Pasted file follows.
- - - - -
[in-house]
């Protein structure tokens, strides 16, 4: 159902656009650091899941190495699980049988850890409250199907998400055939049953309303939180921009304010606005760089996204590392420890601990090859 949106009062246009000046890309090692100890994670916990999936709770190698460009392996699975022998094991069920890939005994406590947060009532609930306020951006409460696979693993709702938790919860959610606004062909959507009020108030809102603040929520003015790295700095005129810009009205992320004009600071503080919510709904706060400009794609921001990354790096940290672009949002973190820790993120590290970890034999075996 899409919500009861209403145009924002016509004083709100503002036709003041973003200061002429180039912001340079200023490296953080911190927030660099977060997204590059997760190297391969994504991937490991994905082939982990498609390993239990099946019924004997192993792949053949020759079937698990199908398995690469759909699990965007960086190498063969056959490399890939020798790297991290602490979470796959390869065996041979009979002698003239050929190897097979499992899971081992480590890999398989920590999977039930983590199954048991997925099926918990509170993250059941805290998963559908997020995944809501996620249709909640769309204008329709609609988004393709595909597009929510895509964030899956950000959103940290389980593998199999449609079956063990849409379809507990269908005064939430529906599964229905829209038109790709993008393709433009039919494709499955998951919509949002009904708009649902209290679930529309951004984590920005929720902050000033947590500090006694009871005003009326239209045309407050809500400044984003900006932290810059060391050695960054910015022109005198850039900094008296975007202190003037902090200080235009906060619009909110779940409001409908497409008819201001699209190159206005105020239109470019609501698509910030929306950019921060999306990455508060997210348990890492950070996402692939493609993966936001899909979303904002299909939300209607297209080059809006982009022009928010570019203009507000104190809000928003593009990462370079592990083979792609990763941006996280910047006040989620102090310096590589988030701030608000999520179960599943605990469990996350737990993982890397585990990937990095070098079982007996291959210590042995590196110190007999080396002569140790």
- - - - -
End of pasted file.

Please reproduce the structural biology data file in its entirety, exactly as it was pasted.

[in-house]
């Protein structure tokens, strides 16, 4: 159902656009650091899941190495699980049988850890409250199907998400055939049953309303939180921009304010606005760089996204590392420890601990090859 949106009062246009000046890309090692100890994670916990999936709770190698460009392996699975022998094991069920890939005994406590947060009532609930306020951006409460696979693993709702938790919860959610606004062909959507009020108030809102603040929520003015790295700095005129810009009205992320004009600071503080919510709904706060400009794609921001990354790096940290672009949002973190820790993120590290970890034999075996 899409919500009861209403145009924002016509004083709100503002036709003041973003200061002429180039912001340079200023490296953080911190927030660099977060997204590059997760190297391969994504991937490991994905082939982990498609390993239990099946019924004997192993792949053949020759079937698990199908398995690469759909699990965007960086190498063969056959490399890939020798790297991290602490979470796959390869065996041979009979002698003239050929190897097979499992899971081992480590890999398989920590999977039930983590199954048991997925099926918990509170993250059941805290998963559908997020995944809501996620249709909640769309204008329709609609988004393709595909597009929510895509964030899956950000959103940290389980593998199999449609079956063990849409379809507990269908005064939430529906599964229905829209038109790709993008393709433009039919494709499955998951919509949002009904708009649902209290679930529309951004984590920005929720902050000033947590500090006694009871005003009326239209045309407050809500400044984003900006932290810059060391050695960054910015022109005198850039900094008296975007202190003037902090200080235009906060619009909110779940409001409908497409008819201001699209190159206005105020239109470019609501698509910030929306950019921060999306990455508060997210348990890492950070996402692939493609993966936001899909979303904002299909939300209607297209080059809006982009022009928010570019203009507000104190809000928003593009990462370079592990083979792609990763941006996280910047006040989620102090310096590589988030701030608000999520179960599943605990469990996350737990993982890397585990990937990095070098079982007996291959210590042995590196110190007999080396002569140790």